Commit a61bf9a8 authored by Akarsh Simha's avatar Akarsh Simha

Adding some ideas on potential improvements for Whats interesting

parent 9c048938
* Aim
+ Get what's interesting to auto-suggest objects for all user levels.
+ Show only interesting objects, not every object under the sun like
we do now.
+ "Interesting" is decided then by manual input -- either from
pre-loaded hand-coded lists [default], or at the option of the user,
their own observing wishlist
+ Incidentally, we should move observing wishlist into the user DB so
that we only insert / remove -- prevents losing the wishlist upon a
crash like it happens now
* User settings / input
The user chooses the following in the configuration dialog:
** Already present
+ Sky conditions (Bortle)
+ Equipment availability (Naked eye / binocular / telescope)
** New
+ Meridian +/- how many hours to show
+ A checkbox to avoid "the hole" for Dobsonian telescopes
+ Experience level of the user (scale of 1 to 6)
+ Special interest: Astrophotography vs. Visual (may be a later feature)
*** Auto-suggest
+ What kinds of objects to auto-suggest (eg: open clusters, globular
clusters, nebulae, galaxies...)
OR
+ Suggest only from observing wishlist
* How does it work
** Lists of objects
+ We have hand-coded lists of objects for each user level, for each
special interest, that are put into a SQLite db, say interesting.db
+ Only bright and/or truly interesting objects go into these
lists. Showing every NGC open cluster is meaningless.
+ Lists in the DB are indexed by RA hour
+ Each list entry has Name, RA hour (index), Dec ten-degree zone,
guesstimated minimum aperture needed (can be zero), guesstimated aperture in which
it gets interesting (can be zero), a hand-written translatable
description, a last observed timestamp, and links to websites.
*** What goes into the lists?
+ The level 1 lists contain things like planets, constellations,
double stars, naked eye objects, bright telescopic double stars.
+ The level 2 lists contain most of the (bright) Messier objects
(excluding things like Virgo cluster galaxies, M 76, M 97, M 74...)
and some bright NGC/other objects (eg: many Caldwell objects, Double
cluster, NGC 253, and other 'why is this not a Messier?' candidates)
+ The level 3 lists contain the remaining Messier objects, the fainter
Caldwell objects, and many of the brighter NGC/IC/other objects (eg:
The Eyes, Ghost of Jupiter, NGC 55, NGC 891...)
+ The level 4 lists contain lesser known NGC/IC objects (eg: NGC
134, NGC 247, NGC 40, ...) and a few lesser known catalogs (eg:
Seagull nebula).
+ The level 5 lists have some of the usual 'challenge' objects (eg:
Leo-I, B33, Jellyfish neb, Integral sign, Jones 1, JnEr 1, Stephen's
Quintet, Medusa Neb...)
+ The level 6 lists unleash the hard catalogs (eg: Holmberg, HCG, Arp,
Palomar, some hand-picked ACO...)
+ The level 7 lists go into the land of advanced observers (eg: Tidal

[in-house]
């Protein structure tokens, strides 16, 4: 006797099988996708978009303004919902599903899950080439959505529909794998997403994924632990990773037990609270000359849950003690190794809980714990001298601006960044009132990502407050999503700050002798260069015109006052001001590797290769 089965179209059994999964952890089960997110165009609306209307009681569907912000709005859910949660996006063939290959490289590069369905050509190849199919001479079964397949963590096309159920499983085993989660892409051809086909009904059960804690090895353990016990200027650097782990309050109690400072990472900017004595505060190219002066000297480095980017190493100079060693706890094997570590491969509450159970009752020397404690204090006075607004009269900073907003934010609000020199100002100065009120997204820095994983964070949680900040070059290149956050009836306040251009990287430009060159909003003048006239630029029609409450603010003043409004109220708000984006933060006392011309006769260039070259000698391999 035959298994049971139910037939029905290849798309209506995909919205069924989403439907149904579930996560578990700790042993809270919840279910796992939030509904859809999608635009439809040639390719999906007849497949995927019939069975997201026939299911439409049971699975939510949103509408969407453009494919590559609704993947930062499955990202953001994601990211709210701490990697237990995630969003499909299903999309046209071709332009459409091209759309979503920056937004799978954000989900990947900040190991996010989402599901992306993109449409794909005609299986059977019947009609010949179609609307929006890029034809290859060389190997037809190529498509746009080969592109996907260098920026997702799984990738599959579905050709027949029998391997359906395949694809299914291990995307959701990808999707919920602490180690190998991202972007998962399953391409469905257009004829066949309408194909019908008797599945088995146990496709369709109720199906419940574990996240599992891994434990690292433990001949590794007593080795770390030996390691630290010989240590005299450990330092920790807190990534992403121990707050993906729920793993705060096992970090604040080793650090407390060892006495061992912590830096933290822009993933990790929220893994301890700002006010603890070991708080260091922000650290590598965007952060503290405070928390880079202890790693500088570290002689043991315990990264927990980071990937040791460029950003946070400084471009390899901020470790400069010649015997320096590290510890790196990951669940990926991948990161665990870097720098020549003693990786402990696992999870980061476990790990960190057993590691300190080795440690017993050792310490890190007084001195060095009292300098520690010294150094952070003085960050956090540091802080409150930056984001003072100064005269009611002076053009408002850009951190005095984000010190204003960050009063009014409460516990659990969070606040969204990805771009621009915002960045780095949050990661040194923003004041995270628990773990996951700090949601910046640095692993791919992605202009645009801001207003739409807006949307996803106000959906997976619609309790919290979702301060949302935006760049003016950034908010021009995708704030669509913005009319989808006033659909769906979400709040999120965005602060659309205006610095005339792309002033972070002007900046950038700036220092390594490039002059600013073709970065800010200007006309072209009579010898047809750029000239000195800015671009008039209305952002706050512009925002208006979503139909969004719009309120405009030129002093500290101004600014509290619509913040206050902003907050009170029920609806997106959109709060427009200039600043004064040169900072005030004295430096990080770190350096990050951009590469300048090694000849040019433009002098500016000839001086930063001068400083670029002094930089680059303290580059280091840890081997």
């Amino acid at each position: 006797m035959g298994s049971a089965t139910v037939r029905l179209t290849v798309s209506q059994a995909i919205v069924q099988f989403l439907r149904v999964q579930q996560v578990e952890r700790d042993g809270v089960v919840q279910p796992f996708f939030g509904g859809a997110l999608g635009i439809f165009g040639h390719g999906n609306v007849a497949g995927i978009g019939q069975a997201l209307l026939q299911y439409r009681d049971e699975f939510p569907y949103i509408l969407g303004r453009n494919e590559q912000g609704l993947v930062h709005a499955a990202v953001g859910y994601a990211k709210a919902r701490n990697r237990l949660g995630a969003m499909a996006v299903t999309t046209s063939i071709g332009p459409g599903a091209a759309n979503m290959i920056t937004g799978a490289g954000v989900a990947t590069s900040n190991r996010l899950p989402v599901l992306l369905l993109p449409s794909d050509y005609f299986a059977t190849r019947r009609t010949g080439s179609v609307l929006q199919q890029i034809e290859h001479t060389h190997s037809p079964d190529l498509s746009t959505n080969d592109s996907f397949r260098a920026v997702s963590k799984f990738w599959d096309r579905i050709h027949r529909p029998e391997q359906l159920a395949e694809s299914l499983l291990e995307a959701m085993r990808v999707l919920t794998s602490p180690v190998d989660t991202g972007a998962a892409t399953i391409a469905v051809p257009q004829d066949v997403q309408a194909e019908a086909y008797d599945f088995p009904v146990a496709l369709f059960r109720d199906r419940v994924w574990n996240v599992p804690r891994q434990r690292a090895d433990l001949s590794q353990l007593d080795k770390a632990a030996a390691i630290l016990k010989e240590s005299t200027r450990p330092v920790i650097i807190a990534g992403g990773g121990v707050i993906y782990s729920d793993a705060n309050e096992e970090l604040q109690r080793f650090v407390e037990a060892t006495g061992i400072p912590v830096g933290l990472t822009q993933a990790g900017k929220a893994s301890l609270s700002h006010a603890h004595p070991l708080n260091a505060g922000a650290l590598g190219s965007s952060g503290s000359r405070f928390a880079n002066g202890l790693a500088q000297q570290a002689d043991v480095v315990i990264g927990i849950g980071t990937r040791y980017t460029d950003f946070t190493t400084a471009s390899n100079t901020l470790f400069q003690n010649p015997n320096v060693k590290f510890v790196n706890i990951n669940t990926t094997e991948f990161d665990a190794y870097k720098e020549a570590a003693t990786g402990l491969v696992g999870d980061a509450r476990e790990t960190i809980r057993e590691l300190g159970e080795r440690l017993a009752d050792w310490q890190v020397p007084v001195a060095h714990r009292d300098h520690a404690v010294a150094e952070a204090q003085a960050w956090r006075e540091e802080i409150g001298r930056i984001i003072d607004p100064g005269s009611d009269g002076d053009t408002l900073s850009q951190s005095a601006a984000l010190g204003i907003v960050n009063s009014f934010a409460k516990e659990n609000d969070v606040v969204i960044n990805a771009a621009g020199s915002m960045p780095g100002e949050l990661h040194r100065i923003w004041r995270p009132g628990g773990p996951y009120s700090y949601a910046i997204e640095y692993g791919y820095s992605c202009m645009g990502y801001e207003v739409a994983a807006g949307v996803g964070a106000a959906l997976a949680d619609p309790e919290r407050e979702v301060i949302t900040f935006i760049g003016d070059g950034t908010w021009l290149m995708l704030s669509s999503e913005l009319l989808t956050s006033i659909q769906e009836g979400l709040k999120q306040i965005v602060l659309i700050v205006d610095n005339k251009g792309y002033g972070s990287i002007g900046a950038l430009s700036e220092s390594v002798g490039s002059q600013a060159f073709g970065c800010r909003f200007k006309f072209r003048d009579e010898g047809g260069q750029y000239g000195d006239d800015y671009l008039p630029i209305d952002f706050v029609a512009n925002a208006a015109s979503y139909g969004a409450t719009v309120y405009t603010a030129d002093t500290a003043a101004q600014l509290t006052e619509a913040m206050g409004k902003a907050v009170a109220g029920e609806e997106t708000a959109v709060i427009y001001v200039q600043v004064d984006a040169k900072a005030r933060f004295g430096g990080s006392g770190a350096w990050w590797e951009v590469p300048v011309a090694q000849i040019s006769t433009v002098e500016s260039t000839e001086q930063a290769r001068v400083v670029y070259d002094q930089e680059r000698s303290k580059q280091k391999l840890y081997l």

tails, Voorwerps, Shakbazians, Ring galaxies, lensed quasars and
other scary stuff)
** Algorithm
*** Iterate the following until a solution is found, or we tried 10 times:
+ By using some fuzzy combination of the user's observing conditions,
we pick a different one of the 7 lists at random. We will weight it
such that the list matching the user's skill level is the most
likely one to be hit, compensating a bit for Bortle and
instrumentation.
+ We then look at the user's hour-angle range preferences to pick the
RAs currently in the range, and load all objects matching into
memory.
+ We then remove any objects in the list that are not available in
KStars (check the objectNames hashes).
+ We then apply the type filter on the list. The list probably doesn't
contain more than 20 ~ 30 objects (might grow to a 200 ~ 300
eventually) at this point, so it should be fast to do these
operations.
+ We then pick an element of this list at random; at any point if we
the object fails to meet criteria, we remove that element and pick a
different one.
+ We then apply the hole constraint.
+ Then, we check if the object is compatible with the user's
observing conditions (surface brightness of the object vs Bortle,
telescope availability...)
+ Then, we present the object
+ If we have an empty list before we can present an object, we go back
to the beginning and pick a different list.
*** If we fail, we show the user an info message saying they must relax their constraints.
** Algorithm if we are using the wishlist
+ Wishlist must be saved with RA hour.
+ Select items from the wishlist that satisfy the hour angle
constraint (DB query) and load into a list.
+ Select an element at random and check if it satisfies the hole
constraint. If it does not, remove it from the list, then try again.
+ If we find no objects, display the same error message.
** Improvements:
+ Incorporate timestamp of last observation, i.e. show only
non-observed objects for a long time.
+ Try to repeat showing 'all-time favorites'.
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